USDA awards grants from 2014 Farm Bill

U.S. Department of Agriculture distributes money to promote organic food, farmers' markets and local food distribution networks.
Don Jenkins

Capital Press

Published on September 30, 2014 2:28PM

Photo courtesy of Washington State University
Washington State University entomology doctoral student Matt Jones sets a trap for dung beetles among vegetables. WSU received a federal grant to study whether dung beetles can suppress pathogens harmful to humans.

Photo courtesy of Washington State University Washington State University entomology doctoral student Matt Jones sets a trap for dung beetles among vegetables. WSU received a federal grant to study whether dung beetles can suppress pathogens harmful to humans.

The U.S. Department of Agriculture on Monday announced $52 million in grants to promote organic foods, farmers’ markets and local distribution networks.

Northwest recipients ranged from research universities to neighborhood farmers’ markets.

Oregon State University and Washington State University landed grants to study organic foods, soil conservation and climate change mitigation.

The largest Northwest grant, $1.99 million, will go to OSU’s Northern Organic Vegetable Improvement Collaborative. The research project started five years ago to develop commercial organic crops that grow well in the northern United States.

OSU heads up the project and works with Cornell University in New York, the University of Wisconsin and the Organic Seed Alliance in Port Townsend, Wash.

The collaborative’s director, OSU professor Jim Myers, said he learned in August the project would receive another grant, ensuring the program’s survival for another four years. He was pledged to secrecy until Monday’s announcement.

“I was elated. Our whole project team was elated,” he said. “Breeding is a long-term endeavor.”

Other grants, most of which were authorized in the 2014 Farm Bill, will go to dozens of other projects, including marketing quinoa, promoting hard cider and running farmers’ markets in downtown Seattle.

For one project, WSU researchers will conduct a three-year study on whether dung beetles can protect human health. Scientists will conduct experiments on 45 farms in Washington, Oregon and California to see whether the feces-eating beetles can suppress harmful foodborne pathogens in droppings left by wildlife, domestic animals and birds.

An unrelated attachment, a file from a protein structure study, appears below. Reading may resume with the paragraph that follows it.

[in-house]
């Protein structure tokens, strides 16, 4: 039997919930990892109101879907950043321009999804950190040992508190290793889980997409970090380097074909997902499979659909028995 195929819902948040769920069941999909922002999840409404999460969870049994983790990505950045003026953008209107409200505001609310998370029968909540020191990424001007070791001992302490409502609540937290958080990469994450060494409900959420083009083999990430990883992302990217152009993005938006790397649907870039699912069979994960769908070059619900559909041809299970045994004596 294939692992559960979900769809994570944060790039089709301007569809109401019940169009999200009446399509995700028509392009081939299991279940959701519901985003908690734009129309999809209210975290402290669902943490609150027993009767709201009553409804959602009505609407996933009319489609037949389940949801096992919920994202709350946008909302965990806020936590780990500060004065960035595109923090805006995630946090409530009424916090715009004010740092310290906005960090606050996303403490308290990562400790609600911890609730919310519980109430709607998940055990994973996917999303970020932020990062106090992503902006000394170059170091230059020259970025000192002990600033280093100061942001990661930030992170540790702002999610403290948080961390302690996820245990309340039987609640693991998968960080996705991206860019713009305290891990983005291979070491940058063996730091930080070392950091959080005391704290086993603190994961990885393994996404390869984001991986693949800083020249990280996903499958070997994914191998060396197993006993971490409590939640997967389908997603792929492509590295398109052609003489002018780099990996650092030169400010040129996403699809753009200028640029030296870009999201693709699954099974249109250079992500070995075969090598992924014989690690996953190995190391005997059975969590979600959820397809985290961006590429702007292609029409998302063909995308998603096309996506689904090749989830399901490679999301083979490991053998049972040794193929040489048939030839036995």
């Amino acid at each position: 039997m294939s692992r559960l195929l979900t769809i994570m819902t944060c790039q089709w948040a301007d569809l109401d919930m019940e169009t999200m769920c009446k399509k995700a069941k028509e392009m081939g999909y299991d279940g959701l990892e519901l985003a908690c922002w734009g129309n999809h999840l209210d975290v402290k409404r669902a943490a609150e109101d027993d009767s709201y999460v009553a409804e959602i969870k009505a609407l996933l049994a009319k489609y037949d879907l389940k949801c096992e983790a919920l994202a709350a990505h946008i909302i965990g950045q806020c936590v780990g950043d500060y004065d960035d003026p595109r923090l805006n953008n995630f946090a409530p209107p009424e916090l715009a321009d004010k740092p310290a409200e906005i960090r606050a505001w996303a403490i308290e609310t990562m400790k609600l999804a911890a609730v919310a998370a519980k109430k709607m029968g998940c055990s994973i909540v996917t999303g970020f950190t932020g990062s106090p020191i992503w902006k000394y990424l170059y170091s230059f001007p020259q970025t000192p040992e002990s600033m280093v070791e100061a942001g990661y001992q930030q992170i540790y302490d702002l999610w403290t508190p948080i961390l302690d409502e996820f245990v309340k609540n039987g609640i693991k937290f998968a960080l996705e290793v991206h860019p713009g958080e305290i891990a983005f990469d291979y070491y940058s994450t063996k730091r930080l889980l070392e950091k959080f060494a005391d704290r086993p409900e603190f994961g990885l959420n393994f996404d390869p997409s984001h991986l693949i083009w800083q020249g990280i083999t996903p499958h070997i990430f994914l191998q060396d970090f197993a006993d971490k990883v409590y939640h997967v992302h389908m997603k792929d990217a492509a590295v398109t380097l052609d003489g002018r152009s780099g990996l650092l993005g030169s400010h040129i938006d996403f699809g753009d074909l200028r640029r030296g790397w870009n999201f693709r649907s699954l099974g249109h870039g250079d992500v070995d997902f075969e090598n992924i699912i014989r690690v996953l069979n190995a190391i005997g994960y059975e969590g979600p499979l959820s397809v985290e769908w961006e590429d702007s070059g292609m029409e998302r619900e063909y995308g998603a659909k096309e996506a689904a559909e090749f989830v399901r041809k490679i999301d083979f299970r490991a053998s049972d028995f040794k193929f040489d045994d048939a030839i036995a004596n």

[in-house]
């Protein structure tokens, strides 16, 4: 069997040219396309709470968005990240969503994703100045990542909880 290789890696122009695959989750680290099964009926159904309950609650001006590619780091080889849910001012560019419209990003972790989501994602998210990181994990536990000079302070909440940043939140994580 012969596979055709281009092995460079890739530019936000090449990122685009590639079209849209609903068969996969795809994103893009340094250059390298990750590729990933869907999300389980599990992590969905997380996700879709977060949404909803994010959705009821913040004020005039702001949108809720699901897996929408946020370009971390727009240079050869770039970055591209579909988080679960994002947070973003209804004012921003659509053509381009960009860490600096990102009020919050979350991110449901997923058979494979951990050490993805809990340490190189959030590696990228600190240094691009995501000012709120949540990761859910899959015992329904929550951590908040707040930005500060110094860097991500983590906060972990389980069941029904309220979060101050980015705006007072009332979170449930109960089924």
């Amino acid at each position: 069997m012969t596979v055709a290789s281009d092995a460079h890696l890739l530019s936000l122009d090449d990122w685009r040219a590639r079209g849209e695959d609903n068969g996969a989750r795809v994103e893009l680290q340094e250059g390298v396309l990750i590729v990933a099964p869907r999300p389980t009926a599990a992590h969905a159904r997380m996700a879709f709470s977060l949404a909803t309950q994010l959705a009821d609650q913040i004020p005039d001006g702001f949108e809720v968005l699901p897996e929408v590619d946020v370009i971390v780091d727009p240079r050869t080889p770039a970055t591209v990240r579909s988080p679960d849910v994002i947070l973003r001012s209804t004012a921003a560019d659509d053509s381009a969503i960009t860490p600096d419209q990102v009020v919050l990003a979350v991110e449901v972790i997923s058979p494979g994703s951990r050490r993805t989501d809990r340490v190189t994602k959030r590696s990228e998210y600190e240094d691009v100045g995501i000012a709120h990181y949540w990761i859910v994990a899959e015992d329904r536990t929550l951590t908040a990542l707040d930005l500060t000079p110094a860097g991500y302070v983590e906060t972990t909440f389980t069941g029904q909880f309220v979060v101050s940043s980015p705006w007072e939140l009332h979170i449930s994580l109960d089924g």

“You can think of dung beetles as an ecologically based cleanup crew,” doctoral student Matt Jones said in a university press release.

Many grants went to expand farmers’ markets. The Willamette Farm and Food Coalition received a grant to advertise Lane Local Foods, an online farmers’ market open year-round. About 35 farmers within 100 miles of Eugene sell online, the coalition’s executive director, Lynne Fessenden, said.

The market has been around for a few years and relied mostly on word of mouth to become known, she said. By advertising, the market hopes to increase gross sales from about $70,000 a year to $200,000, she said.

“We feel it will be easy to do with a little advertising,” Fessenden said.

Agriculture Secretary Tom Vilsack announced the grants at the Virginia State Fair.

“Consumers are increasingly demanding more local and organic options,” Vilsack said in a press release. “Investing in local and regional food systems supports the livelihoods of farmers and ranchers, especially smaller operations, while strengthening economies in communities across the country. Today’s announcements also improve access to fresh, healthy food for millions of Americans.”

Here are grant recipients in Oregon, Washington and Northern California. No grants were awarded to groups in Idaho.

Federal State Marketing Improvement Program

• $89,058, University of Washington in partnership with Native American tribes to develop strategies to market agriculture products packaged in tribal wooden gift boxes made from sustainably managed timber for the Japanese market.